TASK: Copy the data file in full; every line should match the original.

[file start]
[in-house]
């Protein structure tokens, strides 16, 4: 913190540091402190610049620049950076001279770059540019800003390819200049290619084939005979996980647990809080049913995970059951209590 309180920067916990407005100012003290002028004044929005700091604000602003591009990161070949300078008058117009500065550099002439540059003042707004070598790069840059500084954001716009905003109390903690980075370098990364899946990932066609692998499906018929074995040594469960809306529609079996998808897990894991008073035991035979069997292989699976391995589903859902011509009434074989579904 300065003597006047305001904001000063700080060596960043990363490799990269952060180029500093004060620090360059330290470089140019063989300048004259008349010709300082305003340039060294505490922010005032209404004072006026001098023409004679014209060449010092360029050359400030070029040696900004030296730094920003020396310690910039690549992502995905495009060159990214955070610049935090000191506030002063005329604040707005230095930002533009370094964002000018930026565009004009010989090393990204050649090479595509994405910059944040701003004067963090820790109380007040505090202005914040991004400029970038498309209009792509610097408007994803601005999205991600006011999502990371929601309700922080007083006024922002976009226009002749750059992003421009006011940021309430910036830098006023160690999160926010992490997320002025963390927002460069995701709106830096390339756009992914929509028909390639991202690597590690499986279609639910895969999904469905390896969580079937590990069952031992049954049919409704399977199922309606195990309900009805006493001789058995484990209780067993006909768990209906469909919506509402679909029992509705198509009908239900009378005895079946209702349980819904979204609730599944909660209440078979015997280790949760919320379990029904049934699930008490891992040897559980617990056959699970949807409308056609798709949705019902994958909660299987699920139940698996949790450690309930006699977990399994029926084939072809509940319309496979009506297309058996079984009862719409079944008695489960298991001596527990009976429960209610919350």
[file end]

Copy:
[in-house]
């Protein structure tokens, strides 16, 4: 913190540091402190610049620049950076001279770059540019800003390819200049290619084939005979996980647990809080049913995970059951209590 309180920067916990407005100012003290002028004044929005700091604000602003591009990161070949300078008058117009500065550099002439540059003042707004070598790069840059500084954001716009905003109390903690980075370098990364899946990932066609692998499906018929074995040594469960809306529609079996998808897990894991008073035991035979069997292989699976391995589903859902011509009434074989579904 300065003597006047305001904001000063700080060596960043990363490799990269952060180029500093004060620090360059330290470089140019063989300048004259008349010709300082305003340039060294505490922010005032209404004072006026001098023409004679014209060449010092360029050359400030070029040696900004030296730094920003020396310690910039690549992502995905495009060159990214955070610049935090000191506030002063005329604040707005230095930002533009370094964002000018930026565009004009010989090393990204050649090479595509994405910059944040701003004067963090820790109380007040505090202005914040991004400029970038498309209009792509610097408007994803601005999205991600006011999502990371929601309700922080007083006024922002976009226009002749750059992003421009006011940021309430910036830098006023160690999160926010992490997320002025963390927002460069995701709106830096390339756009992914929509028909390639991202690597590690499986279609639910895969999904469905390896969580079937590990069952031992049954049919409704399977199922309606195990309900009805006493001789058995484990209780067993006909768990209906469909919506509402679909029992509705198509009908239900009378005895079946209702349980819904979204609730599944909660209440078979015997280790949760919320379990029904049934699930008490891992040897559980617990056959699970949807409308056609798709949705019902994958909660299987699920139940698996949790450690309930006699977990399994029926084939072809509940319309496979009506297309058996079984009862719409079944008695489960298991001596527990009976429960209610919350």